The Search

Sky-high broker fees for rent-stabilized listings shock NYC apartment hunters

  • One agent told a renter they had to get 'close to' a $7,500 fee offered by a competing renter
  • Another posting told prospective tenants not to call and to expect a 'very high broker fee'
Celia Young Headshot
By Celia Young  |
September 25, 2023 - 12:30PM
Old apartment building with fire escapes, Manhattan, New York City

A rent-stabilized apartment can be life-changing.


Rents for new leases in New York City hit record highs this summer, and broker fees came along for the ride.

High broker fees have long garnered headlines. Last year, an unnamed tenant paid nearly $20,000 to secure a $1,725-per-month Upper West Side apartment and one agent asked for a $10,000 fee for a $2,250-per-month pad. This past summer, renters still faced high fees even as the number of listings in Manhattan, Brooklyn, and Northwest Queens declined compared to 2022. 

Asking for thousands of dollars for a broker fee is perfectly legal, even if it seems outrageous.

Broker fees in NYC are usually around 12 to 15 percent of the annual rent for both market-rate and rent-stabilized apartments, and there is no limit on what an agent can ask you to pay for their fee—even for a stabilized unit. This type of apartment, which provides an automatic lease renewal and limited rent increases, is intended to protect renters from huge spikes in rent. But sky-high broker fees create a barrier to entry for lower-income renters and give wealthier renters the advantage.

The fight for landlord-paid broker fees

Renter-paid broker fees were briefly blocked in early 2020 when the New York Department of State found that the 2019 Housing Stability and Tenant Protection Act implied collecting a fee when the landlord hires the broker is illegal. A subsequent lawsuit changed that guidance.

In June, NYC Council Member Chi Ossé introduced legislation that would place the burden of paying a broker fee on the party that hired the broker, though it has not yet been voted on by the council.

Until there’s a regulatory change or a drop in rents, it’s fee city over here. And broker fees definitely had the high ground this past summer, if not the moral kind. 

Read on for three examples of fees that have been living, rent-free, in our heads. The firms marketing these properties did not immediately respond to requests for comment.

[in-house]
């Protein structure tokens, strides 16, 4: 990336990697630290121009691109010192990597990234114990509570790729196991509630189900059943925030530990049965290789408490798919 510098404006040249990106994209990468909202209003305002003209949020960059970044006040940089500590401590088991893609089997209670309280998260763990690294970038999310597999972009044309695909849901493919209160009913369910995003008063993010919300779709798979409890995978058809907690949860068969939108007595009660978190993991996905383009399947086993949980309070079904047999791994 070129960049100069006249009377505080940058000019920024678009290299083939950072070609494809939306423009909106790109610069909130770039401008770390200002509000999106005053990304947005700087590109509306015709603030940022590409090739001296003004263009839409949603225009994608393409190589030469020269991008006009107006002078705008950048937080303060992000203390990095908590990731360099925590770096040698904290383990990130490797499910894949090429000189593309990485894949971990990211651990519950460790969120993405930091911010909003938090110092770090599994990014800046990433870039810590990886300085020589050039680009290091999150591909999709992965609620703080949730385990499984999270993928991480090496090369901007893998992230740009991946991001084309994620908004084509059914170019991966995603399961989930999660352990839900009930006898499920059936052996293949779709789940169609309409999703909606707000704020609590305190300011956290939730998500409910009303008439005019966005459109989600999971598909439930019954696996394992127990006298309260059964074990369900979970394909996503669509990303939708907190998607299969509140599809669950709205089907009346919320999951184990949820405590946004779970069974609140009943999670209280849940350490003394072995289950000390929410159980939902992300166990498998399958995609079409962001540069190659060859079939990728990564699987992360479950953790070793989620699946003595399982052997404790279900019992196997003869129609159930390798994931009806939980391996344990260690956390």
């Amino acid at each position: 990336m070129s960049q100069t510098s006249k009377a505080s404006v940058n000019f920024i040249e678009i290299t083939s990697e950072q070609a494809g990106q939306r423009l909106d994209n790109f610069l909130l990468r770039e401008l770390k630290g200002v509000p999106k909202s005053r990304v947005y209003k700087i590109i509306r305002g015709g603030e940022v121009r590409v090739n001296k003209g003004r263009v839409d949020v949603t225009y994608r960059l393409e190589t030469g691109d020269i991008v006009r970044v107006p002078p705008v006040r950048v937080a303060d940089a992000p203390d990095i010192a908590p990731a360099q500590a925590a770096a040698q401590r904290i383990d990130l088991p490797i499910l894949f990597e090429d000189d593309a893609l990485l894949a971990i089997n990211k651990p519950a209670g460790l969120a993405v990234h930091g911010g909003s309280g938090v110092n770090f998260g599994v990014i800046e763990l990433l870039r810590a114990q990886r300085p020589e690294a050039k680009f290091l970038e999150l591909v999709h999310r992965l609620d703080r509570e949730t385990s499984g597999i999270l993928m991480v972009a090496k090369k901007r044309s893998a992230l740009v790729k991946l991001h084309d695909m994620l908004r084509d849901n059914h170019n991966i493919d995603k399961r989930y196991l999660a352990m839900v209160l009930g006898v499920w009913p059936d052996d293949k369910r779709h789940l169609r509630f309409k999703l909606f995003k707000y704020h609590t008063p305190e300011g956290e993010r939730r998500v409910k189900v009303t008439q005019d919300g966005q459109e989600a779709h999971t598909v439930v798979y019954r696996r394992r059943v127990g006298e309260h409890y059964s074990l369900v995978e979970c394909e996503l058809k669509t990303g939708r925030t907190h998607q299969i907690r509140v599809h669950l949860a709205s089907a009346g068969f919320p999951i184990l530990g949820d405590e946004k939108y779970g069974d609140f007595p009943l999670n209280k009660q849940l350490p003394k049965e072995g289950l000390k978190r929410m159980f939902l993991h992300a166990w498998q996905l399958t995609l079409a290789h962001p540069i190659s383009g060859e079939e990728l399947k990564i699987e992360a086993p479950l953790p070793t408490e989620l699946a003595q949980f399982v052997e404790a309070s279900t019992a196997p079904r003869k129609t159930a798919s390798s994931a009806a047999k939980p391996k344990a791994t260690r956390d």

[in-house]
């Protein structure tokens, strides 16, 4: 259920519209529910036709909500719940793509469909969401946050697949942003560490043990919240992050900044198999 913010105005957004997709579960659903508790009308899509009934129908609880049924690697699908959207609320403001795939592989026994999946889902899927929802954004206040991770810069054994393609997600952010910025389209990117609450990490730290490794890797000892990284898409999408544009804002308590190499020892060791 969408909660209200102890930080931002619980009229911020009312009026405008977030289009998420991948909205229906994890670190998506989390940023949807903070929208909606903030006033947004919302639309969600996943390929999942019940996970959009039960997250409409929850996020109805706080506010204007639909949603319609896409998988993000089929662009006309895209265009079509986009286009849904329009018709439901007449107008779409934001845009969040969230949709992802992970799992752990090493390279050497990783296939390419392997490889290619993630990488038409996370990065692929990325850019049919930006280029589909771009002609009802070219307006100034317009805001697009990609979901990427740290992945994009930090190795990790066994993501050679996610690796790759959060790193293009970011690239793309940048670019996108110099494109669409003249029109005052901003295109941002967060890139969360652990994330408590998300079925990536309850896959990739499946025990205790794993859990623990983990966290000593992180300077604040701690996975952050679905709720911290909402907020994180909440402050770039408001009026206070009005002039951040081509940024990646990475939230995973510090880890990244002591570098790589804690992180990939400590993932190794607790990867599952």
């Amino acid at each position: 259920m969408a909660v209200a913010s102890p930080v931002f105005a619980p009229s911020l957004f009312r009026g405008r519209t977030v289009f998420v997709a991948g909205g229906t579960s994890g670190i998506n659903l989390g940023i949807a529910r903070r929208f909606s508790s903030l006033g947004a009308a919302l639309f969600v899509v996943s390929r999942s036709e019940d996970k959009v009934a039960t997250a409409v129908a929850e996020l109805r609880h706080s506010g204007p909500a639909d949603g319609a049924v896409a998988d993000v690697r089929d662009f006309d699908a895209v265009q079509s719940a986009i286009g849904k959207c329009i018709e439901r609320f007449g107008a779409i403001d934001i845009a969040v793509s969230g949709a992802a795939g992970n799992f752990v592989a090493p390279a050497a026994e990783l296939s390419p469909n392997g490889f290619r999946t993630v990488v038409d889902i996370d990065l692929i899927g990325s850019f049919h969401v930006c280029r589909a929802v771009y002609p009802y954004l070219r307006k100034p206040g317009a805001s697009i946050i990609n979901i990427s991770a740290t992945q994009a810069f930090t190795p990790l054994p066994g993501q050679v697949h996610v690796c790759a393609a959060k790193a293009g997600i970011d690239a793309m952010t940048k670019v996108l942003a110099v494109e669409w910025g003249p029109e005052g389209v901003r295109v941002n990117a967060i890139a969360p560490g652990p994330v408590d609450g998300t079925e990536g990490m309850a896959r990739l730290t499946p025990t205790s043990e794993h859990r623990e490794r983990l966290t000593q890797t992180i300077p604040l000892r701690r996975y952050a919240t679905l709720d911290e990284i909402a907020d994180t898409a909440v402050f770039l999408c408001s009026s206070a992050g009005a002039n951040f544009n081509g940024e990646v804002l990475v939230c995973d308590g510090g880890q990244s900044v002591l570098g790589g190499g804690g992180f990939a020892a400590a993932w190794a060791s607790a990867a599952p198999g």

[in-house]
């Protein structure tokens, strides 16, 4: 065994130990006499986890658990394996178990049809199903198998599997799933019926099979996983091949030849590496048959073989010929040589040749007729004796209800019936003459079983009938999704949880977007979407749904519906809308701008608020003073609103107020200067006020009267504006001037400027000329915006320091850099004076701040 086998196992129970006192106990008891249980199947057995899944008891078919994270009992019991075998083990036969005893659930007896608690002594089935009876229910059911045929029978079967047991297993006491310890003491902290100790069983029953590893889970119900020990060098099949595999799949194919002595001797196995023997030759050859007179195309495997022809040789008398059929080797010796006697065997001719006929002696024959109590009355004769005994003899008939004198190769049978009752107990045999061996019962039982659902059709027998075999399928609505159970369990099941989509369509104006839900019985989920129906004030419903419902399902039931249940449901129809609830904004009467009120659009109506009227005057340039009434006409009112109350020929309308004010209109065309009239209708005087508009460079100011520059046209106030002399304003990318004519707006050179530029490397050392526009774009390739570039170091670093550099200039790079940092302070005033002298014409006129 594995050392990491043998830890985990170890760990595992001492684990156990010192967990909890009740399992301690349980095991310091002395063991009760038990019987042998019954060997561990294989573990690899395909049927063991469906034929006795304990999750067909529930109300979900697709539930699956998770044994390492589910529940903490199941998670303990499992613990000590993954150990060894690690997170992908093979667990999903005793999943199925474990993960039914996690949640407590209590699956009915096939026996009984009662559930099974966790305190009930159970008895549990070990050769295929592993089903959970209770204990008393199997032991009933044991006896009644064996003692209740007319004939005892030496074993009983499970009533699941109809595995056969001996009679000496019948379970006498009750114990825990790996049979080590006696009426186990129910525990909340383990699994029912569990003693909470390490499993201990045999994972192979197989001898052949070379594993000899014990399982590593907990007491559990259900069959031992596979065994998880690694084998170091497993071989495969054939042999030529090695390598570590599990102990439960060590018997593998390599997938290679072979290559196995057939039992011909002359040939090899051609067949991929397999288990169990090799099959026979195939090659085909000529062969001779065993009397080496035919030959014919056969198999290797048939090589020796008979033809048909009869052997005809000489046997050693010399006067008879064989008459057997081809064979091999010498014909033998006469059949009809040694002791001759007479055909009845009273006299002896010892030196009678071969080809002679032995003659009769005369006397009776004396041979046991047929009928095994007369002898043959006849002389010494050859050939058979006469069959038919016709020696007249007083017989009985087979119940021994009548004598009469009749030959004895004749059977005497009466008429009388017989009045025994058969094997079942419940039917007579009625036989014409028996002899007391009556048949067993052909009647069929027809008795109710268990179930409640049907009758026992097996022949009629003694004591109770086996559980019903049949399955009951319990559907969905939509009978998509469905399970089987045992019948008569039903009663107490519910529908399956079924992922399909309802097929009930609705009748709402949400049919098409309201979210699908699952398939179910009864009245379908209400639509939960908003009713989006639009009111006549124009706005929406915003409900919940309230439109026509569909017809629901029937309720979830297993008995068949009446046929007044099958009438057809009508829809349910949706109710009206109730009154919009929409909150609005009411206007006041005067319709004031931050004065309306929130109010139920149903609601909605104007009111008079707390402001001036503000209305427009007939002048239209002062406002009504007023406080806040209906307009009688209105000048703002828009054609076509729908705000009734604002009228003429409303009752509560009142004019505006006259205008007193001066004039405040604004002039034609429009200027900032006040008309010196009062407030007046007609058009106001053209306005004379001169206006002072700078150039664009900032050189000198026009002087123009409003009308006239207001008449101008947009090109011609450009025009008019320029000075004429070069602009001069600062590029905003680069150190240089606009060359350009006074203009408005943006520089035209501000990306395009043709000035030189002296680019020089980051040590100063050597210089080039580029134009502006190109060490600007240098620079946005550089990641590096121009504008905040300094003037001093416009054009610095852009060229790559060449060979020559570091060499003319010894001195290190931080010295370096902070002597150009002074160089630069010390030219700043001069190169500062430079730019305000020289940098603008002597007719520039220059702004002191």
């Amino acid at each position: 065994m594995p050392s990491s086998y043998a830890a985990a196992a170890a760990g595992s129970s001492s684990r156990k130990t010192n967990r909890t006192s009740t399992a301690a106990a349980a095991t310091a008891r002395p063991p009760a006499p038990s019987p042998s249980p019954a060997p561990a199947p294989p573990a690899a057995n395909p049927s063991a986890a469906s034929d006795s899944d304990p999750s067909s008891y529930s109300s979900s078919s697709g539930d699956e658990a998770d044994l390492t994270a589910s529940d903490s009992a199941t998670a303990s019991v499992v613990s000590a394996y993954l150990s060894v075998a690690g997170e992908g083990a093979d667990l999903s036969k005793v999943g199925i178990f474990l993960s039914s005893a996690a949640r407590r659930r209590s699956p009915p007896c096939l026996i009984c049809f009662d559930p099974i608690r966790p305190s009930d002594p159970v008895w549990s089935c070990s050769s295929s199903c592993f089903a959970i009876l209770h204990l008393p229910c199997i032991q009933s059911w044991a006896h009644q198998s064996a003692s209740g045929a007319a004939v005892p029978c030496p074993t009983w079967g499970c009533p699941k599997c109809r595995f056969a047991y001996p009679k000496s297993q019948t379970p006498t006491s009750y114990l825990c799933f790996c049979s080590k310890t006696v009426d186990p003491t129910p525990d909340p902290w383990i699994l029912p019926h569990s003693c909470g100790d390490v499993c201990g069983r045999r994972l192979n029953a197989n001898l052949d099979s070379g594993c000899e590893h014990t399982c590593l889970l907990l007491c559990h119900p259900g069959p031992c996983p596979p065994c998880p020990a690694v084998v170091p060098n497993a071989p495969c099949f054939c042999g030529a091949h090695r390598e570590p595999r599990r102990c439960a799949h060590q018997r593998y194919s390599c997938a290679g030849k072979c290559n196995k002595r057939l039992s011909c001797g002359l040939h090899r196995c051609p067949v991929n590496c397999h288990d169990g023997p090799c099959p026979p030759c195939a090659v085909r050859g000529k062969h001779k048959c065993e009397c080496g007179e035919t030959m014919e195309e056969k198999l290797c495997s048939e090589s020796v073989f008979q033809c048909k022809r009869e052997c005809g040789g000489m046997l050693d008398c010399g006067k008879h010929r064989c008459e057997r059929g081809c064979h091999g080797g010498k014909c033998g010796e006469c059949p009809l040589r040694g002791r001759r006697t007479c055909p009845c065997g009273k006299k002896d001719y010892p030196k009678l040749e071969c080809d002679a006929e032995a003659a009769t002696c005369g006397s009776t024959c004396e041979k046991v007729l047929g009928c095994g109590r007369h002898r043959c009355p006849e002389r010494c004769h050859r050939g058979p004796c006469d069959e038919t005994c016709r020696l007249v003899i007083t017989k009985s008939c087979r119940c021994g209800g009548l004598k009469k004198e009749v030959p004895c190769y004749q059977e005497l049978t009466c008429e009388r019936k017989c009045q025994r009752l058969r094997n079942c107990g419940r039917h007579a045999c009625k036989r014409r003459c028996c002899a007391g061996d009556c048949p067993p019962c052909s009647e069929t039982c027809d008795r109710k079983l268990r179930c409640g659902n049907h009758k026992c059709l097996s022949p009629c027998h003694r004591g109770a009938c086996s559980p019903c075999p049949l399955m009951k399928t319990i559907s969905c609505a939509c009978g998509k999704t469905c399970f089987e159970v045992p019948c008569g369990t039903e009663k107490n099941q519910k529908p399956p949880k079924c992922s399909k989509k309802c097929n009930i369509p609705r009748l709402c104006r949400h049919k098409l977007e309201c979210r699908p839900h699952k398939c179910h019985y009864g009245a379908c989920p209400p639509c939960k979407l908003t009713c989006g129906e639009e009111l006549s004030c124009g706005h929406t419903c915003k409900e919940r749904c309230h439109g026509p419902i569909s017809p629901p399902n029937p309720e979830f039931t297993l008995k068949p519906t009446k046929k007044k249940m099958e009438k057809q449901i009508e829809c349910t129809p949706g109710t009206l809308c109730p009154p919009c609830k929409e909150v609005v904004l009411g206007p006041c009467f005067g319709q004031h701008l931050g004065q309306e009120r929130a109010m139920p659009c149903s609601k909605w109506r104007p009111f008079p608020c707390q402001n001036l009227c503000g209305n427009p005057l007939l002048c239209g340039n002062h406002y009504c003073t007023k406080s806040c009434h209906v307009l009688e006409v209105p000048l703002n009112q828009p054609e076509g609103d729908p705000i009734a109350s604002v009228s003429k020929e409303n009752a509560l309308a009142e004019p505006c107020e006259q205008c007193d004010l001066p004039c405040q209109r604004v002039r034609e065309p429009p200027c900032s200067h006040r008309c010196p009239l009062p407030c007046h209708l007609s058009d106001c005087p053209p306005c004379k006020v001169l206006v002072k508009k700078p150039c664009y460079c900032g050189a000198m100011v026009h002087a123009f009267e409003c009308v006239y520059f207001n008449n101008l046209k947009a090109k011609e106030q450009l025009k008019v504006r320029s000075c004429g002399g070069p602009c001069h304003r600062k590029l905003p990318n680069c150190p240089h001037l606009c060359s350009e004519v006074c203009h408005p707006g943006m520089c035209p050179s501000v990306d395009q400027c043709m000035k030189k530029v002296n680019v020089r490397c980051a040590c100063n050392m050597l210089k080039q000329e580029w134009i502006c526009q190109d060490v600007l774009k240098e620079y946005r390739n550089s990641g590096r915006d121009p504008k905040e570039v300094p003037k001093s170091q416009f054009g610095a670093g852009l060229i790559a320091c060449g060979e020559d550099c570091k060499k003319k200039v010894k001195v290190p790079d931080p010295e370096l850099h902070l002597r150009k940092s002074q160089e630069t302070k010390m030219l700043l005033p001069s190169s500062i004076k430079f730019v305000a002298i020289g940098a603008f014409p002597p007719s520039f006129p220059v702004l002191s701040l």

[Editor’s note: If you saw a sky-high broker fee recently, send us an email with a link to the listing. We may contact you for future stories.]

Williamsburg doesn’t come cheap

A rent-stabilized apartment in ritzy Williamsburg sounds like a dream, until you see the fee. (Those are strings, Pinocchio.) 

This two-bed, one-bath apartment was listed for just $2,023, but when a prospective tenant emailed about the unit, she got a different picture of the price. The agent informed her that they’d be looking for a $4,950 broker fee—20 percent of the annual rent. 

This Brooklyn renter reached out to us to find out if this fee was normal—with a request to stay anonymous. In short, it’s not; remember, 12 to 15 percent is the standard in NYC. 

“I get it’s legal but it just seems so immoral,” she says.

The apartment has since gone into contract, presumably to someone with a little cash to burn. 

A mysterious warning in Boerum Hill

Some say ignorance is bliss, but when it comes to the cost of an apartment, it might be better to know what you’re getting into. 

Take this two-bedroom, rent-stabilized apartment in Boerum Hill for example. The unit was listed on Craigslist for $1,400 per month. But the poster made it clear that a renter would have to be ready to pay up to score the place.

“There will be a very high broker fee,” reads the listing. “Due to the anticipated high volume response we are respectfully asking NO PHONE CALLS, [sic] if you try to call you will not be considered for the apartment.”

Bidding wars in Crown Heights

One of the highest fees our prospective Brooklyn renter found was from an agent on a fishing expedition. 

Another renter had offered to pay a $7,500 fee on this two-bedroom, one-bath apartment, more than triple the $2,405 a month it was listed for in August. To get the apartment, our Brooklyn renter would have to pay close to that fee. 

“There is an offer with an application,” says an agent in a voice message reviewed by Brick Underground. “The offer is a $7,500 broker fee. They’re asking—they’re not necessarily asking for you to go over that or match it—but to go as close to it as you can based on your budget.”

Celia Young Headshot

Celia Young

Senior Writer

Celia Young is a senior writer at Brick Underground where she covers New York City residential real estate. She graduated from Brandeis University and previously covered local business at the Milwaukee Business Journal, entertainment at Madison Magazine, and commercial real estate at Commercial Observer. She currently resides in Brooklyn.

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